One of the strains on big projects are bloated meetings that happen either too frequently or not frequently enough. The Orion team made a conscious decision to “play by the rules” with large share-out meetings for stakeholders and leadership every six weeks. These were typically two-day meetings with 17 consultants and up to 50 Abbott stakeholders. There is no getting around the fact that best practice in huge corporations is sharing in this way. We looked at these meetings almost as theatre—a little wooing, some gauging of the audience, and, ideally, loud applause, which translated to permission to proceed. The real work, like in real theatre, took place behind the scenes. Besides our “co-analysis sessions” we also held “co-synthesis” sessions, where we previewed and pressure tested our deliverables with each other. This is definitely not a best practice in large corporations or, especially, among consultants, who are often better at guarding their territory than letting their guards down.

A very unconventional approach was our ad hoc “Beer Summits.” While there was actually no beer served (until we adjourned, of course), a Beer Summit was called when it seemed appropriate for the four main team leaders to get us in a room together. Wearing our most casual clothes and showing up as our most honest and passionate selves, we would set the next course, right the course, or deviate drastically from the course we thought we would be traveling. At the start of the project, we were wise enough to know that we couldn’t plan every single meeting. However, we were naïve to think the finding calendar dates was going to be one of our bigger problems. Big, bold projects always wobble at some point. That is part of the learning. Beer Summits—because they were ad hoc, face-to-face and both strategic and tactical—allowed us to have the difficult conversations with each other, to flounder and be lost together. We also celebrated as a group when we made a breakthrough. Beer Summits were critical to the success of Project Orion.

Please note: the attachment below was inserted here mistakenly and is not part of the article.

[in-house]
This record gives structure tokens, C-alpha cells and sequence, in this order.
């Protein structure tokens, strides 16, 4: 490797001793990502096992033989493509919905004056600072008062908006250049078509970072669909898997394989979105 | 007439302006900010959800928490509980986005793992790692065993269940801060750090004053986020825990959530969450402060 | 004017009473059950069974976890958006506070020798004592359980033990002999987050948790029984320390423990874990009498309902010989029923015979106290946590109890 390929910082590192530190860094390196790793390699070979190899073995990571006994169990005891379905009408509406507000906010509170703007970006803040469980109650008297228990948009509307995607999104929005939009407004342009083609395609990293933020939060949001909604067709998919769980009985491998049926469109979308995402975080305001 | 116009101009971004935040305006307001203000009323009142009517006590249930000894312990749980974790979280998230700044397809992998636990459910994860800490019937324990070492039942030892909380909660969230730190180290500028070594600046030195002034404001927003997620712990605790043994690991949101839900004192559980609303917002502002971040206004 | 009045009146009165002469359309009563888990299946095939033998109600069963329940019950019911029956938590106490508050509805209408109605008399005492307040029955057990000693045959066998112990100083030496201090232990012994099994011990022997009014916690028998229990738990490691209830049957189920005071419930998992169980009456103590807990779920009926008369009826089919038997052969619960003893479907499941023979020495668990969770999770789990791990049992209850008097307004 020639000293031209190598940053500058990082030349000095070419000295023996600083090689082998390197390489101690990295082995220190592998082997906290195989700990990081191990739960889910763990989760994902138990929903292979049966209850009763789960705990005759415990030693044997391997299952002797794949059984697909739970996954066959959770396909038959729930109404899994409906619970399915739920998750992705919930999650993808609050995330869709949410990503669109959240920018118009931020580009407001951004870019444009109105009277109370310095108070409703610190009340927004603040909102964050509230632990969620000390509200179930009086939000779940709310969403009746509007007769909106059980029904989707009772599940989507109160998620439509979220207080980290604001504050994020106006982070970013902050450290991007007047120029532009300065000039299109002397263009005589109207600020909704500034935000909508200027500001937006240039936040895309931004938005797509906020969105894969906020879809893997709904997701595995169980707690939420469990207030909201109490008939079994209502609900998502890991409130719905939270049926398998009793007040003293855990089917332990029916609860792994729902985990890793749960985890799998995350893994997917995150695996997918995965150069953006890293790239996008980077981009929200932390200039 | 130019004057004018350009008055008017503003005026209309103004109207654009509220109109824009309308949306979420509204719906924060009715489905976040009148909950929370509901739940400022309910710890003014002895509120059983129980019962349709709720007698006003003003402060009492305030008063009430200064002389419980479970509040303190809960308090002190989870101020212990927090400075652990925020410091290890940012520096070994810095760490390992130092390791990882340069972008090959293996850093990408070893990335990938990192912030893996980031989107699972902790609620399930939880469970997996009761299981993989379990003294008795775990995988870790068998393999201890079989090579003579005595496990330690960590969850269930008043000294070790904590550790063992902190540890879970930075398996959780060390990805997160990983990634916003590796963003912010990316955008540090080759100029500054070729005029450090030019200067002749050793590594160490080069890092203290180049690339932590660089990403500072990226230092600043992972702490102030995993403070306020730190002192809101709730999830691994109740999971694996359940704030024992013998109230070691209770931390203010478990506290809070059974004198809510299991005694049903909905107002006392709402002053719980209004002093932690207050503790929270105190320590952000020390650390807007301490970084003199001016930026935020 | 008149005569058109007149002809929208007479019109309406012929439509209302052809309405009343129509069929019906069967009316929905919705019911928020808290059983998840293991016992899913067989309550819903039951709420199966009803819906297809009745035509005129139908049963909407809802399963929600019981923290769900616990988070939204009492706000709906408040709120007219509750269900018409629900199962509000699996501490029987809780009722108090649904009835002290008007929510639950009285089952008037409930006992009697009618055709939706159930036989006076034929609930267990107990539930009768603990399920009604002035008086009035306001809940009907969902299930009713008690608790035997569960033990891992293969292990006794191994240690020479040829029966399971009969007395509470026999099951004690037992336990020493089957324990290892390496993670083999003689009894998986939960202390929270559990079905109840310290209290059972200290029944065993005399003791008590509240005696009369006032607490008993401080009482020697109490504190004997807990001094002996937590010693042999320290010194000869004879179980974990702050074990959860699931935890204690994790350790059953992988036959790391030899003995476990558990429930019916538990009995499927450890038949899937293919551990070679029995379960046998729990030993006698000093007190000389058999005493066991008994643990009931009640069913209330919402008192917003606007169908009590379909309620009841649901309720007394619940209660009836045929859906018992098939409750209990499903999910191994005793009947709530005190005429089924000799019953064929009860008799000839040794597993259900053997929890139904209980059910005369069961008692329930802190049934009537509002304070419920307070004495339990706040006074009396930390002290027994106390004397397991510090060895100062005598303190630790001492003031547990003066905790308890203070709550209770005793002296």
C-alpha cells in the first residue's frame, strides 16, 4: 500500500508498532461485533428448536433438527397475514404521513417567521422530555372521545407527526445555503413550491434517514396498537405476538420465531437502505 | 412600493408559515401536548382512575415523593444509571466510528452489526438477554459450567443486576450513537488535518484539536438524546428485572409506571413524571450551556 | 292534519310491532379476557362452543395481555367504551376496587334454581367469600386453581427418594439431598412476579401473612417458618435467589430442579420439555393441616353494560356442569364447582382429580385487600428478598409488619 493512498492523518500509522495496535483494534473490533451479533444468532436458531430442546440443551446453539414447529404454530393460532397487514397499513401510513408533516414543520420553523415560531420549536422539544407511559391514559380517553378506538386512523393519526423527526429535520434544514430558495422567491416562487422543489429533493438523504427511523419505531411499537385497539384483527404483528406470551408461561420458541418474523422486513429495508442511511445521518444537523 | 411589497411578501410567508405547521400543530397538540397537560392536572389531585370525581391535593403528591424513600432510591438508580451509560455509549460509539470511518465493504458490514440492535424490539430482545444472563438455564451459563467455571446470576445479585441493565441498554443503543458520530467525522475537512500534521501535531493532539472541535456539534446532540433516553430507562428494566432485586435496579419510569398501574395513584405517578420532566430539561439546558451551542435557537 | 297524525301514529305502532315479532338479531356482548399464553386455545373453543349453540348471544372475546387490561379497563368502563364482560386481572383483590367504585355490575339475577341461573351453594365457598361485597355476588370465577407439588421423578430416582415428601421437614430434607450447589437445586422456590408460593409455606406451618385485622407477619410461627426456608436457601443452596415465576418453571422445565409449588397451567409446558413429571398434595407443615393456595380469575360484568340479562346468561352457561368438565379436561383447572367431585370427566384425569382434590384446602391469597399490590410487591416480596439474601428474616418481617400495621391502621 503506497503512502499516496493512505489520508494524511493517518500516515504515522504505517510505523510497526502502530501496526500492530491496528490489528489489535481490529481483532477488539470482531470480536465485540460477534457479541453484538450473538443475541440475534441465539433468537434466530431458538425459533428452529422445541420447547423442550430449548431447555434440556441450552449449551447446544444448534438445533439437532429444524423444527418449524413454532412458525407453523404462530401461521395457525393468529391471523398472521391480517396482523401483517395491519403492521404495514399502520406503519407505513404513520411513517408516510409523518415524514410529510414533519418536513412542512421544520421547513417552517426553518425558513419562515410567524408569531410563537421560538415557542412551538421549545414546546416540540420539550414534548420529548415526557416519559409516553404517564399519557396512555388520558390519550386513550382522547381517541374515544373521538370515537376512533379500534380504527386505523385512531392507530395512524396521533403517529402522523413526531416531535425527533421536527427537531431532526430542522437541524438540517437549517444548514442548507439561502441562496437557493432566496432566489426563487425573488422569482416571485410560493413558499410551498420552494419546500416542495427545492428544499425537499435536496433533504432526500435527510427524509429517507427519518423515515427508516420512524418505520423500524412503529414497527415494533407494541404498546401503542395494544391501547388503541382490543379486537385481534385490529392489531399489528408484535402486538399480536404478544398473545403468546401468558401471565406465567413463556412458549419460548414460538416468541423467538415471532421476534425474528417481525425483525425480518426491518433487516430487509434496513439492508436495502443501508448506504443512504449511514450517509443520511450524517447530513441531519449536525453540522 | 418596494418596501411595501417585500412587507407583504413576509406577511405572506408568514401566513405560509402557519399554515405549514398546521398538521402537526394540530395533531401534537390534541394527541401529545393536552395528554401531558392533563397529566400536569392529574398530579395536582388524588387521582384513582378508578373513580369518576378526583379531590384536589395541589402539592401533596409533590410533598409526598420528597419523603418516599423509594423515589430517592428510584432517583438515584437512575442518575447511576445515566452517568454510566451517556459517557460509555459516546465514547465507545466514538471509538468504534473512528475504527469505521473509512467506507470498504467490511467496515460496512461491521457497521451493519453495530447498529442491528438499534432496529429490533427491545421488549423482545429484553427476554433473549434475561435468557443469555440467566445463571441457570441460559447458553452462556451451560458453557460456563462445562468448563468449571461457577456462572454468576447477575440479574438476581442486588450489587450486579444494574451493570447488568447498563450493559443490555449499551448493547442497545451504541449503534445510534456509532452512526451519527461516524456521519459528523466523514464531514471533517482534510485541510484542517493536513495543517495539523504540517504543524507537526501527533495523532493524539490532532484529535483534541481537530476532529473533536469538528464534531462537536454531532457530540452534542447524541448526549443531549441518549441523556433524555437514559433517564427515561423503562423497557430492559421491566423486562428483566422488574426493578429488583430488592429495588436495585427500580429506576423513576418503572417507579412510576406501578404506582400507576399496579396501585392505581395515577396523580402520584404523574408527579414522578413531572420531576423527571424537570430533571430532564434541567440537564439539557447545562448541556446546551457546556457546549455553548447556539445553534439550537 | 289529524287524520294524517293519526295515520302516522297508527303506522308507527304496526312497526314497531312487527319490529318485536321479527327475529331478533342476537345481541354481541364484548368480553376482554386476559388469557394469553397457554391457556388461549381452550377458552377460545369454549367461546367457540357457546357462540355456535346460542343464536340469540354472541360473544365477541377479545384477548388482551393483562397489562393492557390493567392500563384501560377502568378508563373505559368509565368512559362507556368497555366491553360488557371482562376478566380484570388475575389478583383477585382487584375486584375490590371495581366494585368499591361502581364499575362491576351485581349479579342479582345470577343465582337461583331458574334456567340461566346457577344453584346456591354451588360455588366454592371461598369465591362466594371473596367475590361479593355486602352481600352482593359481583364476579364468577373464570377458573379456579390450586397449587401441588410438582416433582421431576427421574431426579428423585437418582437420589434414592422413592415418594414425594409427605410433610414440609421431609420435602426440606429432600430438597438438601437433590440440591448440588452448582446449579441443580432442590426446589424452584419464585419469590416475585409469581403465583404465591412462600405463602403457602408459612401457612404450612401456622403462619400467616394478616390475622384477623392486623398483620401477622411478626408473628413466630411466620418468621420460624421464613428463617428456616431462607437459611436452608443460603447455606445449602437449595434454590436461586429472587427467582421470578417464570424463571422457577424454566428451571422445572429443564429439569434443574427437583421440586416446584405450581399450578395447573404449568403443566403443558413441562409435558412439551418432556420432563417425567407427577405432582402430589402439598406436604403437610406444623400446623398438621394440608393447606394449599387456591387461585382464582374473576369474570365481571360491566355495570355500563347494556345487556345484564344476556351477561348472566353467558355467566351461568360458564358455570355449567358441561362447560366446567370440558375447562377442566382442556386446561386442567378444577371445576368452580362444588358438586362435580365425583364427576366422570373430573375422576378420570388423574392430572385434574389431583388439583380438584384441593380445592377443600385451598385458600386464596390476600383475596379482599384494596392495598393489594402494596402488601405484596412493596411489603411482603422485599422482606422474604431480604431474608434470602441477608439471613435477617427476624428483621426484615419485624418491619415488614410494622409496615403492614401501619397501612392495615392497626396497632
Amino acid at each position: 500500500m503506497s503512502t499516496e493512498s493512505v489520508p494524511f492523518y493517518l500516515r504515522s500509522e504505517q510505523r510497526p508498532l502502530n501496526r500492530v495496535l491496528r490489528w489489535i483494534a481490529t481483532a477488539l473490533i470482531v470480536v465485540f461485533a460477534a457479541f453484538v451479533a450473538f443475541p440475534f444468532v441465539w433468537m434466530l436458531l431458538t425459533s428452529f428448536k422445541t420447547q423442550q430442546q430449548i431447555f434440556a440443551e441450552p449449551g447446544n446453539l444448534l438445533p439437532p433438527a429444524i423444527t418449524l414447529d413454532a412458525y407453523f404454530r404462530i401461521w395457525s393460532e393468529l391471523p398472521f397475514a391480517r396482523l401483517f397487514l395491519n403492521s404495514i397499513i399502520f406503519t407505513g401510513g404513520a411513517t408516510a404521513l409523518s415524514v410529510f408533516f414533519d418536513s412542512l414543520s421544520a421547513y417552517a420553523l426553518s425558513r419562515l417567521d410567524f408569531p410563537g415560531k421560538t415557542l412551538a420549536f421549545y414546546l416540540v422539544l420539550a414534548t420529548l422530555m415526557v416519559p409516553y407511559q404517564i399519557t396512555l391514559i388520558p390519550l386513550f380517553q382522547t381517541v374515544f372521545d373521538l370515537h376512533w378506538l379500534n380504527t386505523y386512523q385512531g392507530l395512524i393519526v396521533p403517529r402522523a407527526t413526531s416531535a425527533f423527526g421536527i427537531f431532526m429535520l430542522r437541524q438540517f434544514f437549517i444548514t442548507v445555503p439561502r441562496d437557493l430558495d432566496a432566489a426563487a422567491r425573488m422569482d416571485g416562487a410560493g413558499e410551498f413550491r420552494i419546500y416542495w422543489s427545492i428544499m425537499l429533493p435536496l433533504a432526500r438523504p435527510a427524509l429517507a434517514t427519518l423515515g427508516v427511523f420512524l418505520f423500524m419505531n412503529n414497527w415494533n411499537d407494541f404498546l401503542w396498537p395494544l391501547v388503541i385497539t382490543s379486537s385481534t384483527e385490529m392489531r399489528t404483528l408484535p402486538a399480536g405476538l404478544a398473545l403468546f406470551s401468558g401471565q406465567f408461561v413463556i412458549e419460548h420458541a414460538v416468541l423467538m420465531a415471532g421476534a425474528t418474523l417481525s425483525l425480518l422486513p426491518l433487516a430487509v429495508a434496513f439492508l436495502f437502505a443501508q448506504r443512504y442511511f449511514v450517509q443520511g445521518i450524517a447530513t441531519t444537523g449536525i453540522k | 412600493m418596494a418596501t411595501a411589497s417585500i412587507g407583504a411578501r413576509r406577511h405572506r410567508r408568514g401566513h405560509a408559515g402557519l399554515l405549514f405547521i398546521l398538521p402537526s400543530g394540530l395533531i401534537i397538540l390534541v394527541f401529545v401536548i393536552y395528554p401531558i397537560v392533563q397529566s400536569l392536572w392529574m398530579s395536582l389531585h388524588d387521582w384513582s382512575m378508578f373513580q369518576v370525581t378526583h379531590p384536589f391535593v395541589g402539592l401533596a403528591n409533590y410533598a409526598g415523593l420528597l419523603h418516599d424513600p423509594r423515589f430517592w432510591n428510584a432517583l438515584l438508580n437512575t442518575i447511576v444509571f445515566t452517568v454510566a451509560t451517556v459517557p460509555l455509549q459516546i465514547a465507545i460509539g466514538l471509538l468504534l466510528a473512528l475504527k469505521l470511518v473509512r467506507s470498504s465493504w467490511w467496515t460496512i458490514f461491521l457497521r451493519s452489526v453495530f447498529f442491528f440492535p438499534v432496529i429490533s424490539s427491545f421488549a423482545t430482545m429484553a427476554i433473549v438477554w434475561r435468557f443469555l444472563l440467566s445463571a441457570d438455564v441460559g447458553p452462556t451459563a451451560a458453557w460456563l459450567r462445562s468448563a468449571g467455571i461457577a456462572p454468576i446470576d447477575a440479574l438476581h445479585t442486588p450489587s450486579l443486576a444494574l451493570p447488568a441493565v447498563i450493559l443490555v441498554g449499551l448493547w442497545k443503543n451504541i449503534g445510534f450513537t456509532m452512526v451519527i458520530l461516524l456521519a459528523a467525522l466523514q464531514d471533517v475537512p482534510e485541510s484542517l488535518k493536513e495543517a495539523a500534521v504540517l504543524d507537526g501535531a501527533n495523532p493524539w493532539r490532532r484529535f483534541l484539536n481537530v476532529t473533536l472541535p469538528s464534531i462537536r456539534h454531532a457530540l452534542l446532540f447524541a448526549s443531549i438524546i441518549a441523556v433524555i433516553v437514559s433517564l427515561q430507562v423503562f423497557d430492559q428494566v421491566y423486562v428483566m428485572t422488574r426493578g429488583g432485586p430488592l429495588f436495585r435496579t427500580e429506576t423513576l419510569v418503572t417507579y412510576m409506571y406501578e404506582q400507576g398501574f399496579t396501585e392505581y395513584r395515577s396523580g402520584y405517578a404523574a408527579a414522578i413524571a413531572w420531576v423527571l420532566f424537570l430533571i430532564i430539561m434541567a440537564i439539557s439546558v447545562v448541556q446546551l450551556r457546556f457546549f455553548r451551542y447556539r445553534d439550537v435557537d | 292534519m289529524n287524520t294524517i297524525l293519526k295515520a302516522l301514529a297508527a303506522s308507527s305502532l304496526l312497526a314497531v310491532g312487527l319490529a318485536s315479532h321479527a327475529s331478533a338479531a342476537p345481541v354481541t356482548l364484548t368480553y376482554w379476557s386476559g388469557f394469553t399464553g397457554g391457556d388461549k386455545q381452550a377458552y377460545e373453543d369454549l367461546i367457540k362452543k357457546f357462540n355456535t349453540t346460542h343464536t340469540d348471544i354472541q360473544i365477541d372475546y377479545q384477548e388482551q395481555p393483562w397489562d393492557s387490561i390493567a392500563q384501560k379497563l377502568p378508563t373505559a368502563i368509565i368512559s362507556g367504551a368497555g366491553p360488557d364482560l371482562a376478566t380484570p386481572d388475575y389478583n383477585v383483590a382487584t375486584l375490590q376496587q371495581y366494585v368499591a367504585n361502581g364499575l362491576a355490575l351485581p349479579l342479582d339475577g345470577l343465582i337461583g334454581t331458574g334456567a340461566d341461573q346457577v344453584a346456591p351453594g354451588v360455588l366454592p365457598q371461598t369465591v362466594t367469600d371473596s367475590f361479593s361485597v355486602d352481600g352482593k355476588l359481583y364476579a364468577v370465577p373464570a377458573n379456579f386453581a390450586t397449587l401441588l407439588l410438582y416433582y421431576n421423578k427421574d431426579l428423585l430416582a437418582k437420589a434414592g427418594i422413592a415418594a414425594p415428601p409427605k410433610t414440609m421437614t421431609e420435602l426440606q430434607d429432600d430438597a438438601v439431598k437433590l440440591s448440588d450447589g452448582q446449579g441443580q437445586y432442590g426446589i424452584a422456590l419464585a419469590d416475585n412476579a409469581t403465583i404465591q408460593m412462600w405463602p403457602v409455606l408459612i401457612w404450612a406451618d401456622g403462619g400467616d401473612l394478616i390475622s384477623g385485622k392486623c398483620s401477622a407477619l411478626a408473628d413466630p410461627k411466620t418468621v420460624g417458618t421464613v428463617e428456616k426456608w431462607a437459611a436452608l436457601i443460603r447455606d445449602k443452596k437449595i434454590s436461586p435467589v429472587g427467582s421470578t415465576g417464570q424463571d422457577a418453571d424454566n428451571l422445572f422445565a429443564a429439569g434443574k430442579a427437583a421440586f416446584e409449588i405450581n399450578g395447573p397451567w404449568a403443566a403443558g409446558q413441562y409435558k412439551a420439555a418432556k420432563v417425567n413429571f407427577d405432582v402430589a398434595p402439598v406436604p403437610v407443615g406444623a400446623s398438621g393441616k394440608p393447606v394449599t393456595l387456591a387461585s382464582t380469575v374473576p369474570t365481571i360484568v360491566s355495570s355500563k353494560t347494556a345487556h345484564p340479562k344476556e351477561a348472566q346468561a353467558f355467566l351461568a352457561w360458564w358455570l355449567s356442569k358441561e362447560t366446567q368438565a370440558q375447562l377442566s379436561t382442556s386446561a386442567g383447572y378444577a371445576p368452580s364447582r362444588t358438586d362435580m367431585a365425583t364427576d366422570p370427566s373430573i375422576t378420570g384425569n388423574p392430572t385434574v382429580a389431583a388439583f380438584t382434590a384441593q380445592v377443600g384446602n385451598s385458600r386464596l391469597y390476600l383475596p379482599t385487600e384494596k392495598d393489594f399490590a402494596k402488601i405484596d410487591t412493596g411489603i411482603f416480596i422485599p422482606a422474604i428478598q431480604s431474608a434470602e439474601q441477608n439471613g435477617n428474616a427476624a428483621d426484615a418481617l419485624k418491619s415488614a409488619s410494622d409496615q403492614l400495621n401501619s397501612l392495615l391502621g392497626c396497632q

In sum, so much of what made Project Orion successful was intentional human interaction. We did not let geography, time-zones, or corporate norms hinder us from getting together face-to-face to have essential discussions, and not necessarily the ones the project Gantt told us to have.

Project Orion ended in December of 2016 with the delivery of a new strategy for global pricing and messaging. But beyond that, the organization built empathy for the users of its “complex, easy-to-use-device” and cultivated a deeper understanding—even pride—in the value of the i-STAT system to patients and customers around the world. Seeing for ourselves how the device accelerates decision-making for patients and improves patient care in all types of care settings was very rewarding. In the end, Orion was a spot-on name for this project. It did serve as a guide for Abbott Point of Care. It continues to shine brightly within the organization, beyond just the i-STAT team. And for those of us who contributed, the project was a career highlight and a source of great personal satisfaction.

 

 

Marlisa Kopenski

As director of business design at Design Concepts, Kopenski helps clients ground innovation projects in business reality. Her role involves managing a delicate balance of free-wheeling ideation and idea-squashing number crunching. Success is when a good idea lives and no one suffers too much in the process. 

Kopenski has worked at Kraft Foods, E&J Gallo Winery, Penguin Books, Gourmet and Fast Company magazines. She earned an MBA from the Kellogg School of Management at Northwestern. She recently took a six-month sabbatical to travel the world with her husband and two young daughters—a profound lesson in living with ambiguity.